“But listen, the togetherness and harmony from the players was just fantastic and we’ve got to harness that. The supporters, the directors, the staff, my staff – we’ve all got to harness that to keep moving forward.

“I’m ecstatic that we won League One but in the grand scheme of things it’s not a huge cause for celebration at this club. If we win the Championship then it will be.

“But I think [Zak] Rudden was indicative of the turnaround. Steven Bell, Scott Tiffoney and Rudden were crucial and when Bell came in – I’m not saying [Richard] Foster got better because he was different class all season – but [Darren] Brownlie got better. He’s the best centre-back in the league and as good as there is in the Championship.

“It was a fairytale ending to the season and it just kept getting better and better.”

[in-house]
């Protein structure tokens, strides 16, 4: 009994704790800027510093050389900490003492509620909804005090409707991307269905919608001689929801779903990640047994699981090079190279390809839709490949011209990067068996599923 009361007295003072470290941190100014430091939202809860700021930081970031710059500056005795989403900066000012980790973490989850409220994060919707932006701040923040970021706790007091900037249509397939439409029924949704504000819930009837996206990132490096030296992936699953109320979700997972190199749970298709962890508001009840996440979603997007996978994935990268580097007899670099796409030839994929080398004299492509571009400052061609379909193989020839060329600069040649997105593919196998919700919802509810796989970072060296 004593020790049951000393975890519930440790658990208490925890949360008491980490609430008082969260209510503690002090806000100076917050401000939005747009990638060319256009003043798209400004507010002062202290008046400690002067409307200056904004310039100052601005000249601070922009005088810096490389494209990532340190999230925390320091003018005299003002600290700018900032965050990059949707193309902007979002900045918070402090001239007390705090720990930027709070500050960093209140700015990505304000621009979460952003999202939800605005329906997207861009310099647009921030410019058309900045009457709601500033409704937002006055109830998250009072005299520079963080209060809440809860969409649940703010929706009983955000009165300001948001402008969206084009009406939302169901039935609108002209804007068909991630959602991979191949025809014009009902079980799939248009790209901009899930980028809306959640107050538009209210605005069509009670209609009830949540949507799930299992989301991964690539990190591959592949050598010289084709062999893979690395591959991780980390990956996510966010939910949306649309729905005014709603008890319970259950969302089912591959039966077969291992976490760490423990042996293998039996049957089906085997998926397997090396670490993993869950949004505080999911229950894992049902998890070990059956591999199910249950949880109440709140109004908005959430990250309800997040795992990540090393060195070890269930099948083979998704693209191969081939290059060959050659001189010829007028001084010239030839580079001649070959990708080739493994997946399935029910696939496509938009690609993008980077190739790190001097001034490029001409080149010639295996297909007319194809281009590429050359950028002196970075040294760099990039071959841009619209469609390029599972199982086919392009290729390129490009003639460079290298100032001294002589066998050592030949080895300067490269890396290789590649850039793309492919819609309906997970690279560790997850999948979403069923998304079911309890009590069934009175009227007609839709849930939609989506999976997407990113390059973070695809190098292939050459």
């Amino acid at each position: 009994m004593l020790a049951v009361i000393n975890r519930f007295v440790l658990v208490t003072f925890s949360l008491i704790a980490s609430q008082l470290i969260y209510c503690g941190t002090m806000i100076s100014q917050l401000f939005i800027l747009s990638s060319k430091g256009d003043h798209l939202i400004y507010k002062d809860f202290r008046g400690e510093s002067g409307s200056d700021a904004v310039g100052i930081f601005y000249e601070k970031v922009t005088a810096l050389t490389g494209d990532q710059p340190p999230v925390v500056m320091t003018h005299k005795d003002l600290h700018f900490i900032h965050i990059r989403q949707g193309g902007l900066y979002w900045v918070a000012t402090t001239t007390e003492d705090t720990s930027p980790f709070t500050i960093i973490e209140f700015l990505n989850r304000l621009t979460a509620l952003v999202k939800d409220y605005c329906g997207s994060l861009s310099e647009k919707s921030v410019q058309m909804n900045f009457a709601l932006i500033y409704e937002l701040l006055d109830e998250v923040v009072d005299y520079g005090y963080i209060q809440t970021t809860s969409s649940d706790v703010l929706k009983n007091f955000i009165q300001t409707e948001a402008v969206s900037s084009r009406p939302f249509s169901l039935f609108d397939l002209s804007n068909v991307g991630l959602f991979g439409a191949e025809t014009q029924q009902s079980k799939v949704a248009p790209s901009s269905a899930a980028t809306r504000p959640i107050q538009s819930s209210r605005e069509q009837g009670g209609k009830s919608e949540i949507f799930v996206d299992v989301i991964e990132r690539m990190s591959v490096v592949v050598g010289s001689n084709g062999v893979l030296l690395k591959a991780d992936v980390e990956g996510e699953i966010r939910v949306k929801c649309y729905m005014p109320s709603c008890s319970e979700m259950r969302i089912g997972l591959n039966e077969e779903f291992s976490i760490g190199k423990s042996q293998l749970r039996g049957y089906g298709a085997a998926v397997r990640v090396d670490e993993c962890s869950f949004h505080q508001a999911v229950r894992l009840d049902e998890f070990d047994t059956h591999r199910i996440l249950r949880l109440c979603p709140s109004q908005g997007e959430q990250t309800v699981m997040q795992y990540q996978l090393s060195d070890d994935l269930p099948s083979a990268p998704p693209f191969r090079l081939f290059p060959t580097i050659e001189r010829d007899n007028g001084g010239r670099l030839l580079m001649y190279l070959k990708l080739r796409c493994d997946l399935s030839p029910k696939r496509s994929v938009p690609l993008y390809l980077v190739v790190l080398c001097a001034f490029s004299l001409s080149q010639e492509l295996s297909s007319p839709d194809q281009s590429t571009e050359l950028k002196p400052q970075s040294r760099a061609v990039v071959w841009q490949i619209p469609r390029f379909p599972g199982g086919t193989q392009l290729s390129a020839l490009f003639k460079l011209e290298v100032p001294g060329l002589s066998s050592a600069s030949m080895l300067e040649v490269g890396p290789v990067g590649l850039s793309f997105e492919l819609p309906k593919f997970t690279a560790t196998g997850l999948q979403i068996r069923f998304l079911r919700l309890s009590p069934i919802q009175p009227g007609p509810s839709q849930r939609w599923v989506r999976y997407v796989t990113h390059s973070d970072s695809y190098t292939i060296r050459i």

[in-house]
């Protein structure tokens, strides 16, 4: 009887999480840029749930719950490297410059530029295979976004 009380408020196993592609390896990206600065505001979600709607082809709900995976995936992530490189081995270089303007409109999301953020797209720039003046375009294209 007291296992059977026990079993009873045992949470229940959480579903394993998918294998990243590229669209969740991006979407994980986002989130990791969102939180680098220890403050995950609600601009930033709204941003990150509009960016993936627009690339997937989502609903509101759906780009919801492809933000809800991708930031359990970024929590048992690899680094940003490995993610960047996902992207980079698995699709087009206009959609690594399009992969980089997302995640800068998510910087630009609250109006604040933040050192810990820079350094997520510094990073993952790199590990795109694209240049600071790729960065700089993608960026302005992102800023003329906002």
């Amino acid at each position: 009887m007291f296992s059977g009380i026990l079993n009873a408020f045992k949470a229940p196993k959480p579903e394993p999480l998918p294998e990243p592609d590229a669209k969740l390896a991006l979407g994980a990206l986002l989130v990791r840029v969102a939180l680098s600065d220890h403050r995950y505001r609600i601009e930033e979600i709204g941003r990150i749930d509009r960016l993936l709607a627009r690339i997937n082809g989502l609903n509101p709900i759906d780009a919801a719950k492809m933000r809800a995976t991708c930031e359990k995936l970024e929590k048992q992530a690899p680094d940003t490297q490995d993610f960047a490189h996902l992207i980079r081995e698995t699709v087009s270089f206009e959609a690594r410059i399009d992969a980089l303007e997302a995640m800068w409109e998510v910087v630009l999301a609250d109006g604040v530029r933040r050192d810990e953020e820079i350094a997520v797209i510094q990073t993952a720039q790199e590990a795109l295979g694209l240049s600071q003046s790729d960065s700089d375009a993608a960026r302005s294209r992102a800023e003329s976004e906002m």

Things didn’t always look so rosy. For the majority of the campaign, Thistle had toiled to collect points and there was always a sense that the team were operating as less than the sum of their parts. McCall, however, is adamant that he saw the turnaround coming, even if it took a while for his grand designs to come to fruition.

McCall said: “When I first came in I knew huge, huge changes were required. It’s taken a wee while to get that togetherness and that spirit – there might not be many things I do well but I do that well.

“Tactics and all that are very important in terms of finding the balance of the team but the type of people that you are – that was the biggest change that needed made when I first came here. And it was a big, big, big one.

“The stop-start nature of the season made it hard. In the first half of the season, everyone was coming in for stick – no one more so than me – but I always felt, if I’m being really honest, that it was wrong. The amount of injuries we had and the amount of games where all we were missing was that finishing touch … I always go back to the Dumbarton game [in December]. It finished 0-0 but 7-0 wouldn’t have flattered us.